You might sue a subcontractor who did not hire you. For example, the general contractor might have hired several subcontractors to work on various aspects of the construction project. If another subcontractor was supervising your work for some reason, you can sue them even if they did not hire you. Our Danvers construction accident lawyers can help you review the accident and determine who should be held responsible for your injuries.


Generally, homeowners hire general contractors and then relinquish control over the construction project. However, if the homeowners exercise any control over how the work is done, they might be liable for injuries to workers, including ladder falls.

To hold the homeowner liable, they must actively participate with the contractors and their employees, including subcontractors and other workers. For example, if the homeowner requires workers to use tools and equipment provided by the homeowner, they might be liable if a worker is injured using the tools. If the homeowner provided the ladder you fell from, you can sue the homeowner.

Under premises liability laws, a homeowner might be liable for accidents and injuries related to unsafe conditions on their property. For example, the homeowner might be liable if the ladder toppled over because the floor under it was uneven or unstable.

Generally, the homeowner must repair or remove any known hazards from the premises or inform workers about the hazards to that they can take proper safety precautions. If these things did not happen before you fell from a ladder, our Malden construction accident attorneys can help you sue.

Evidence to Prove Liability for Ladder Falls and Injuries on Massachusetts Job Sites

When suing for damages related to a ladder fall or other construction accidents, you need evidence demonstrating who was in charge. After falling from a ladder, you can sue the person or people in charge of the job site and how you performed your duties. This could be the general contractor, subcontractor, or homeowner.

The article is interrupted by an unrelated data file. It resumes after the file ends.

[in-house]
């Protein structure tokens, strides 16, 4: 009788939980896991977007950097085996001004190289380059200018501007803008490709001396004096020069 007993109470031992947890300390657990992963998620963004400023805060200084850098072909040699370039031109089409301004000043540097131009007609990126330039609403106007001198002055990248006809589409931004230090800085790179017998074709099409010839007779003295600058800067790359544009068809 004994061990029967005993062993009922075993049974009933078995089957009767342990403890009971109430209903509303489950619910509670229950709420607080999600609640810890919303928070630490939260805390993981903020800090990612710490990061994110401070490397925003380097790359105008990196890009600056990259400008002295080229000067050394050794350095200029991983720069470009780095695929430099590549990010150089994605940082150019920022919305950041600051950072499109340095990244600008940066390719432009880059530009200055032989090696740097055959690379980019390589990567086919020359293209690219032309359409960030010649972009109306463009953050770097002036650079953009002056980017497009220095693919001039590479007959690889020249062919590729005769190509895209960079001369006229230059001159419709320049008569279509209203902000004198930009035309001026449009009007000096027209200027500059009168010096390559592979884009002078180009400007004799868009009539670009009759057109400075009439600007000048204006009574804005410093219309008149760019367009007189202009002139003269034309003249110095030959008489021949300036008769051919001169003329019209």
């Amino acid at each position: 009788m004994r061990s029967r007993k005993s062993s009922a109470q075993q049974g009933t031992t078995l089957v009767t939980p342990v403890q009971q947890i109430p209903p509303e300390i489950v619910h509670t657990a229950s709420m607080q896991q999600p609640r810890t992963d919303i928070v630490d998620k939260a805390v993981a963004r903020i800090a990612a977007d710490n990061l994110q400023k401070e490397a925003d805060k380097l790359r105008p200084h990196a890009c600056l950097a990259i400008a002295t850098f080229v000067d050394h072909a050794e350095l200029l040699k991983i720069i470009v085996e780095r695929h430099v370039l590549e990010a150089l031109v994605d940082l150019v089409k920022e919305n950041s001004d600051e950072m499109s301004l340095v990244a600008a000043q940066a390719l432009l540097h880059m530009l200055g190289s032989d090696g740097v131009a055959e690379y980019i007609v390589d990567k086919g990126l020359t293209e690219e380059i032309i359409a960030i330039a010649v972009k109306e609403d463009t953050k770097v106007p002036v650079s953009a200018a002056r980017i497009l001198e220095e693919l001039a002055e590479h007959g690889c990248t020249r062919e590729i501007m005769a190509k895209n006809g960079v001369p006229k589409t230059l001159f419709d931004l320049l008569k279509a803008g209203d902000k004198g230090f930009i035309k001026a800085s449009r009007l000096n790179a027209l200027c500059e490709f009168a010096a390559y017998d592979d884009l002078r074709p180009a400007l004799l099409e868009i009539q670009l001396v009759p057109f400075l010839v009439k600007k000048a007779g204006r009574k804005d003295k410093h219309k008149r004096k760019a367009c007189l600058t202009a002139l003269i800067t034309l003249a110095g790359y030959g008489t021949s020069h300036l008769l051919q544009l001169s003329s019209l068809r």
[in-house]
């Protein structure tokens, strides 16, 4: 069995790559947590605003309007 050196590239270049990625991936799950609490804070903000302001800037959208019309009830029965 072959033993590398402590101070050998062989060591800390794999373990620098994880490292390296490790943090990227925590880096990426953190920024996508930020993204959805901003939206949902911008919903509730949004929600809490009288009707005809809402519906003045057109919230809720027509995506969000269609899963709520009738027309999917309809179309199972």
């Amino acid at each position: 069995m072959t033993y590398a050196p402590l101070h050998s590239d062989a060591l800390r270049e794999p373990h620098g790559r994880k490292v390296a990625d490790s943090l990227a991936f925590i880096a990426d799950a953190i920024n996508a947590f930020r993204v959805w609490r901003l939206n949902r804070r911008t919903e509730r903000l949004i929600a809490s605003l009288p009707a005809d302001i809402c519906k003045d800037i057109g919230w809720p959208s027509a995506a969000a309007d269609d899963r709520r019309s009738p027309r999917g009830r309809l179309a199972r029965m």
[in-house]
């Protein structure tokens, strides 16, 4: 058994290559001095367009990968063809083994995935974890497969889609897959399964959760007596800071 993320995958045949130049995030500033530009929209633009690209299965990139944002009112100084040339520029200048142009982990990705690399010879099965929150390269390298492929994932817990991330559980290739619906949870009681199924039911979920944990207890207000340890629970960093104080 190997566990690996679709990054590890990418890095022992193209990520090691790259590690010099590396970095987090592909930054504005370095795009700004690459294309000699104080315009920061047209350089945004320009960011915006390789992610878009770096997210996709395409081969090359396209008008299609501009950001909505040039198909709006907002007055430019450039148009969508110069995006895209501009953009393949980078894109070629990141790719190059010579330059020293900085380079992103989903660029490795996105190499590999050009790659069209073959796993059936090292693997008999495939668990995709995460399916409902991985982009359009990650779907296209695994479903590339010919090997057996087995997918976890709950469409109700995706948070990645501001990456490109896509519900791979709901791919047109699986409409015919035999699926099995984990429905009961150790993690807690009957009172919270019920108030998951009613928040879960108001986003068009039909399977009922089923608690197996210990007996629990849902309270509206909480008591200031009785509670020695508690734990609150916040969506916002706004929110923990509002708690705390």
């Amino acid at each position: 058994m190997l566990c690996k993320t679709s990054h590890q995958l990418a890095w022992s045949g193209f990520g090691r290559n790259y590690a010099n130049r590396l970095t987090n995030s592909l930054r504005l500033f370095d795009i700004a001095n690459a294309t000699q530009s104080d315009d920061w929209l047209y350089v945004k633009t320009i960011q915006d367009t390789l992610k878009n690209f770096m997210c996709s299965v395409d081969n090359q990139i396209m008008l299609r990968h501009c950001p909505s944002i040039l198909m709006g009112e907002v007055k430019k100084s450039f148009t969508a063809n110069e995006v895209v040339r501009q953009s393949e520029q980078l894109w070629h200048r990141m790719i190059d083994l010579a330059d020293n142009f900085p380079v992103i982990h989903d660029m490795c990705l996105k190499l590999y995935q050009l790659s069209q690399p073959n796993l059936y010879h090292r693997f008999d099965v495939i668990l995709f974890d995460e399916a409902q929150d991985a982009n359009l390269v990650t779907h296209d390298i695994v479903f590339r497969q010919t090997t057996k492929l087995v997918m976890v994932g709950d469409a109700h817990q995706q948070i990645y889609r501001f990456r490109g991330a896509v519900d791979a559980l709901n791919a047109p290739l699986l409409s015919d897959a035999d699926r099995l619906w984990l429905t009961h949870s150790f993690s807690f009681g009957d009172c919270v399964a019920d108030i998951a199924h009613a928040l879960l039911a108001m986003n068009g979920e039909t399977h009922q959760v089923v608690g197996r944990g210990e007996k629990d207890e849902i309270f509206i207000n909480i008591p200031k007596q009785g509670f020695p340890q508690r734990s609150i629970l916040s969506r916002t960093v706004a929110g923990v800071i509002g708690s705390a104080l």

If you were hired under a contract, our Quincy construction accident attorneys need to see the contract to determine if any language gives control over your job to a supervisor or superior. For example, if your contract clearly states that the general contractor will oversee all your work, you might sue the general contractor for your injuries.

You should also have some evidence of your injuries. Medical records can help us establish the severity of your injuries and the extent of treatment costs. Even if you feel like your injuries are minor, you should get treatment immediately. The sooner you see a doctor, the more accurate and thorough your medical records will be.

Some physical evidence from the scene of the accident might also be important. If the ladder you fell from was faulty, we need the ladder as evidence. The jury must see for themselves how the ladder was defective and caused your accident. If the ladder toppled over because of some unsafe conditions on the premises, photos of the job site might shed light on how the accident happened.

Call Our Massachusetts Construction Accident Lawyers

Call our Salem construction accident attorneys to arrange a free case assessment. Call the Law Office of John J. Sheehan at (617) 925-6407 to get started.